2

Download Document
Showing pages : 1 - 3 of 15
This preview has blurred sections. Sign up to view the full version! View Full Document
Chapter 2: Foundations of Modern Trade Theory CHAPTER 2 FOUNDATIONS OF MODERN TRADE THEORY MULTIPLE-CHOICE QUESTIONS 1. The mercantilists would have objected to: a. Export promotion policies initiated by the government b. The use of tariffs or quotas to restrict imports c. Trade policies designed to accumulate gold and other precious metals d. International trade based on open markets 2. Unlike the mercantilists, Adam Smith maintained that: a. Trade benefits one nation only at the expense of another nation b. Government control of trade leads to maximum economic welfare c. All nations can gain from free international trade d. The world’s output of goods must remain constant over time 3. The trading principle formulated by Adam Smith maintained that: a. International prices are determined from the demand side of the market b. Differences in resource endowments determine comparative advantage c. Differences in income levels govern world trade patterns d. Absolute cost differences determine the immediate basis for trade 4. Unlike Adam Smith, David Ricardo’s trading principle emphasizes the: a. Demand side of the market b. Supply side of the market c. Role of comparative costs d. Role of absolute costs 5. When a nation requires fewer resources than another nation to produce a product, the nation is said to have a (an): a. Absolute advantage in the production of the product b. Comparative advantage in the production of the product c. Lower marginal rate of transformation for the product d. Lower opportunity cost of producing the product 1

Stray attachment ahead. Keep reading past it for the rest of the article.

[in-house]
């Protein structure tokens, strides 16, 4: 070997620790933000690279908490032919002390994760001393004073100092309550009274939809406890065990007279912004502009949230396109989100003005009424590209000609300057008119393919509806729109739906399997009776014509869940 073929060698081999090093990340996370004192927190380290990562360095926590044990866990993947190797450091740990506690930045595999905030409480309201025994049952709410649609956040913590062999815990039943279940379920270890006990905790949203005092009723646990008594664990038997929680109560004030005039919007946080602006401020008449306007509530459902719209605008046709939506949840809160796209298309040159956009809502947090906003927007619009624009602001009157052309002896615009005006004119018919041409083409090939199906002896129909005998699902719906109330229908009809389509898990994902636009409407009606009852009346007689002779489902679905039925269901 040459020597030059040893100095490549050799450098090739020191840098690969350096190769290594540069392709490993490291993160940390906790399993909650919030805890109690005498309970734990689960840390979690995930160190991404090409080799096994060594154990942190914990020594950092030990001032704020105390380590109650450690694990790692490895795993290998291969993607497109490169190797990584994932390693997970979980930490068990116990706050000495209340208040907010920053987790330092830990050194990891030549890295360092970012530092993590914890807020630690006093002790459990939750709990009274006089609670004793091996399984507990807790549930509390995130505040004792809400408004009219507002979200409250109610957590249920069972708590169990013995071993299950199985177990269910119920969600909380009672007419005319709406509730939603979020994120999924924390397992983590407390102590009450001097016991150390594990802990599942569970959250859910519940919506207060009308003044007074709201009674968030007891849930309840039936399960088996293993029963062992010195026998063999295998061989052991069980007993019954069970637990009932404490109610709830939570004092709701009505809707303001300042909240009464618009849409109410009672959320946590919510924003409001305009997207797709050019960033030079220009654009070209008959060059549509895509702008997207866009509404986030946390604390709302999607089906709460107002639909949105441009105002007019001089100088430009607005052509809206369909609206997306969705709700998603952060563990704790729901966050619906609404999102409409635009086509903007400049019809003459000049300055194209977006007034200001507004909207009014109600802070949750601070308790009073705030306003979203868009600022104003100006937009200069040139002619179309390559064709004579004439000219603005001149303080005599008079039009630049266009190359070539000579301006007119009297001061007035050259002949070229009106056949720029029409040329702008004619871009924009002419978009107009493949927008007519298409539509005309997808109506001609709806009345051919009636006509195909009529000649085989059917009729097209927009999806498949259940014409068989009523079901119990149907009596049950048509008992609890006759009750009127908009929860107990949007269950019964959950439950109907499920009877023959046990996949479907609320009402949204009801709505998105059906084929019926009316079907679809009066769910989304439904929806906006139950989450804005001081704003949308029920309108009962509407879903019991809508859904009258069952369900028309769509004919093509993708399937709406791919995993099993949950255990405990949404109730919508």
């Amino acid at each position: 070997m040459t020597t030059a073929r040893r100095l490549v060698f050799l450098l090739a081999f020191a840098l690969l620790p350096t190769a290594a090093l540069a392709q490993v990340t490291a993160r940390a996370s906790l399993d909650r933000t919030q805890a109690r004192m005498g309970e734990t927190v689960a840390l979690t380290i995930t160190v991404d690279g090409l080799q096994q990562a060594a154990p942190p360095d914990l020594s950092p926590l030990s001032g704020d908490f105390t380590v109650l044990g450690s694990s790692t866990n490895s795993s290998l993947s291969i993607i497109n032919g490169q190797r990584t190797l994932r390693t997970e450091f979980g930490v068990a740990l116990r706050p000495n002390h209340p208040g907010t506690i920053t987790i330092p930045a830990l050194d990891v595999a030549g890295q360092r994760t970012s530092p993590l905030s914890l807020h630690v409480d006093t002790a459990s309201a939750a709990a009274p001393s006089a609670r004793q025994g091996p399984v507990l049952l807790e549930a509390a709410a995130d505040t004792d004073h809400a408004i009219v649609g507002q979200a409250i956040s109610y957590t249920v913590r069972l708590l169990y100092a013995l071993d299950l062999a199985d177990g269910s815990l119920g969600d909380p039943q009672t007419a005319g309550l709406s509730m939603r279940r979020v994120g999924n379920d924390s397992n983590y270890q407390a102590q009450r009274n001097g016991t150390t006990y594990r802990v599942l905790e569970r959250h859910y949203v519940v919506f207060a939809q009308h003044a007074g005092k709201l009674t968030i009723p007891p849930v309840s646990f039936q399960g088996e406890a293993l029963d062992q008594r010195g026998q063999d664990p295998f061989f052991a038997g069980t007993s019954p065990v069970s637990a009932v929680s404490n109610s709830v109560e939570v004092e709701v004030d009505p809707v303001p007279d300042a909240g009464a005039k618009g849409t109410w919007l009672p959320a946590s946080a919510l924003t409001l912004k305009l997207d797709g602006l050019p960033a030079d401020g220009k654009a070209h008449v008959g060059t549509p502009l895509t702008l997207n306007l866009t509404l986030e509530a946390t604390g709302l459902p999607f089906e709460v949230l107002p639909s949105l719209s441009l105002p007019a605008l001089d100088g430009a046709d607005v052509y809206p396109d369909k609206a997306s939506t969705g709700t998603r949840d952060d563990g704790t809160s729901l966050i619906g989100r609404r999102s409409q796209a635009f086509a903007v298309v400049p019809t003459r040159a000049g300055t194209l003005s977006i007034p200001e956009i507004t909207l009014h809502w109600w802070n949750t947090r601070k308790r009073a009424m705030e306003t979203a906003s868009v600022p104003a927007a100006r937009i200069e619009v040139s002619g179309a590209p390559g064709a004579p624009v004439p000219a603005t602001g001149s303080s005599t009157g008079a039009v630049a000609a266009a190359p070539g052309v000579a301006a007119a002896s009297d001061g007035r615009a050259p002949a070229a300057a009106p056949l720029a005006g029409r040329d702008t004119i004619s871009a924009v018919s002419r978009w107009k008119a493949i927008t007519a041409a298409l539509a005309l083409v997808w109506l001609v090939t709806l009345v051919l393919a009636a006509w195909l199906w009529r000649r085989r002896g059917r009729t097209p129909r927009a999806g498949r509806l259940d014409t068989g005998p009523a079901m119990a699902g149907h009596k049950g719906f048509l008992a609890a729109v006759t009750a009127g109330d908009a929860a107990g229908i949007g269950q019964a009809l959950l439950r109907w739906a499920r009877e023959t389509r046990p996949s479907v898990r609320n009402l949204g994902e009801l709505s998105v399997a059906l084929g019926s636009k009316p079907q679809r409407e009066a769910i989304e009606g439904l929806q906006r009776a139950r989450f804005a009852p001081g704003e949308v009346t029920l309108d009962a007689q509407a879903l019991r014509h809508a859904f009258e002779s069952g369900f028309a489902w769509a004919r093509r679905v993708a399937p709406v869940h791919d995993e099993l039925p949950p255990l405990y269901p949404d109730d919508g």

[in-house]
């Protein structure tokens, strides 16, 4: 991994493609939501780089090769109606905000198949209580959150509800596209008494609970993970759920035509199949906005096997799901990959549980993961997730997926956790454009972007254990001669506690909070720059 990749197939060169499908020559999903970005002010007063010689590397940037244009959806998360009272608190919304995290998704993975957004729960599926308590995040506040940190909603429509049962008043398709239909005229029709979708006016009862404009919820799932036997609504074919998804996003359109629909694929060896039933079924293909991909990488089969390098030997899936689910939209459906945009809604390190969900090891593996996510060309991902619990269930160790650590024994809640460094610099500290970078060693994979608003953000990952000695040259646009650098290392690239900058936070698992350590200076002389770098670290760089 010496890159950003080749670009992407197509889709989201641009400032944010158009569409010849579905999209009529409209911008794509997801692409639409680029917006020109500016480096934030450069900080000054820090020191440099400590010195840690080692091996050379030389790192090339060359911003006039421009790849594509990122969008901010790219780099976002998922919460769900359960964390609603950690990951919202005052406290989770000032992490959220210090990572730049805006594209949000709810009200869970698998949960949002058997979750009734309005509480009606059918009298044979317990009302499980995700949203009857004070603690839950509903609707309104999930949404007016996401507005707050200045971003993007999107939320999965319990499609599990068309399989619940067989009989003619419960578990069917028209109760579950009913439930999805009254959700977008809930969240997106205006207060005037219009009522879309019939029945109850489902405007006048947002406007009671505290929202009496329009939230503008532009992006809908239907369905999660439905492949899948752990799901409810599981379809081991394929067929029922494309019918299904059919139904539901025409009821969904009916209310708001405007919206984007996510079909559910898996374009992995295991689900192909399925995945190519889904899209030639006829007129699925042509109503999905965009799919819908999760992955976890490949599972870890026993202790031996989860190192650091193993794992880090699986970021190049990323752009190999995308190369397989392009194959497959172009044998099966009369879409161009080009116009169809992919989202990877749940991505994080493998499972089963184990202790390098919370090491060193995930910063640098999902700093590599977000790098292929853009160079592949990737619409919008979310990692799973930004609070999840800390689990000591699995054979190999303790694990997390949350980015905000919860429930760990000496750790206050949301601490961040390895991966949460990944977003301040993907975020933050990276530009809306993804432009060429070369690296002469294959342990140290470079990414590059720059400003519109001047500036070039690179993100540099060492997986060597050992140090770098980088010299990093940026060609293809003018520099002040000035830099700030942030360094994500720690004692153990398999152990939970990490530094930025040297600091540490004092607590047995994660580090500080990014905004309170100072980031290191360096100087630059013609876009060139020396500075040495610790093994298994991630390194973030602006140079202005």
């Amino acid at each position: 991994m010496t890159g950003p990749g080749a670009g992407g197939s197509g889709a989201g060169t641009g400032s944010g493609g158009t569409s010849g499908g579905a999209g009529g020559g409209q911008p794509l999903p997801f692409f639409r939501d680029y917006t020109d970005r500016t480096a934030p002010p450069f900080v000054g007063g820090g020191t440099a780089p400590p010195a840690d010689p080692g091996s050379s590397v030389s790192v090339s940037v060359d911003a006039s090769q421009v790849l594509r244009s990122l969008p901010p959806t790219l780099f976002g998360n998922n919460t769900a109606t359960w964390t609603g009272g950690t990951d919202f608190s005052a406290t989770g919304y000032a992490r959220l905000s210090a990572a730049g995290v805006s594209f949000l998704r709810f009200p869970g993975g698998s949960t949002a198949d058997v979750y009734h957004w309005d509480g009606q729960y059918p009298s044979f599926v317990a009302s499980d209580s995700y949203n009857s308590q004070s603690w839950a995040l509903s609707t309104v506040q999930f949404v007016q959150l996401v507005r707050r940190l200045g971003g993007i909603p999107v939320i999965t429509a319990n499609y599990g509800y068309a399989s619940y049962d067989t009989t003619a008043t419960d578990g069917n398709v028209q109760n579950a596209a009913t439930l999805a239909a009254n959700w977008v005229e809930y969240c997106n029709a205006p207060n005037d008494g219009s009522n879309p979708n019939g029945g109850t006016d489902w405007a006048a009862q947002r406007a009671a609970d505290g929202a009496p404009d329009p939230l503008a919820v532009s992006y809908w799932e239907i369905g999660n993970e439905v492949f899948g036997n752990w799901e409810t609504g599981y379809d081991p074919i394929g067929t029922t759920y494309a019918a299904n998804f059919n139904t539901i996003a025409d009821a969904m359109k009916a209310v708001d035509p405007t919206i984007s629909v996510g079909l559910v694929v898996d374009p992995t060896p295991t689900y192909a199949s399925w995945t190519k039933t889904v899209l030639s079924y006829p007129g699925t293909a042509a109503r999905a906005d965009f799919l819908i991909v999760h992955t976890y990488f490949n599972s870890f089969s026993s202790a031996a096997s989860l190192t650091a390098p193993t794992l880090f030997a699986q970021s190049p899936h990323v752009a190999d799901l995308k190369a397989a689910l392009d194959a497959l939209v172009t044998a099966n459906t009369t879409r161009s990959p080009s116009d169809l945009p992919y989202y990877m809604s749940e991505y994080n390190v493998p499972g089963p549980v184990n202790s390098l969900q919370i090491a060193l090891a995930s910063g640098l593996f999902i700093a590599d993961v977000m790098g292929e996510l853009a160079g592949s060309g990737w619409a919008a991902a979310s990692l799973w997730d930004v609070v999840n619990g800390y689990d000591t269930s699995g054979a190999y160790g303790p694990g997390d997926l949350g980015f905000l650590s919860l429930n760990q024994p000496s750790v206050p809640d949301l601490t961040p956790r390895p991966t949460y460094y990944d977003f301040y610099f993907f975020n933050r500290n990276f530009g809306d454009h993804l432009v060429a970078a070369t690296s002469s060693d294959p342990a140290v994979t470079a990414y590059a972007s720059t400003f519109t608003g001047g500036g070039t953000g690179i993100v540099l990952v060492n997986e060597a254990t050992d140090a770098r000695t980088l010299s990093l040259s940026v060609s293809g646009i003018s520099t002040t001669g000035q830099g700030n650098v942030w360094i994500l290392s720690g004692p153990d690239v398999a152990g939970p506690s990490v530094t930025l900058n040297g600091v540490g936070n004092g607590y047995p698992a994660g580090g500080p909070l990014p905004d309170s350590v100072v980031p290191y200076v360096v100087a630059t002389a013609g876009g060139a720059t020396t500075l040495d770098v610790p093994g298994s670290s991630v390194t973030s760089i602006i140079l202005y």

Background image of page 1
Chapter 2: Foundations of Modern Trade Theory 6. According to the principle of comparative advantage, specialization and trade increase a nation’s total output since: a. Resources are directed to their highest productivity b. The output of the nation’s trading partner declines c. The nation can produce outside of its production possibilities curve d. The problem of unemployment is eliminated 7. In a two-product, two-country world, international trade can lead to increases in: a. Consumer welfare only if output of both products is increased b. Output of both products and consumer welfare in both countries c. Total production of both products, but not consumer welfare in both countries d. Consumer welfare in both countries, but not total production of both products 8. As a result of international trade, specialization in production tends to be: a. Complete with constant costs—complete with increasing costs b. Complete with constant costs—incomplete with increasing costs c. Incomplete with constant costs—complete with increasing costs d. Incomplete with constant costs—incomplete with increasing costs 9. A nation that gains from trade will find its consumption point being located: a. Inside its production possibilities curve b. Along its production possibilities curve c. Outside its production possibilities curve d. None of the above Using the data of Table 2.1, answer Questions 10 through 15.
Background image of page 2
Image of page 3
This is the end of the preview. Sign up to access the rest of the document.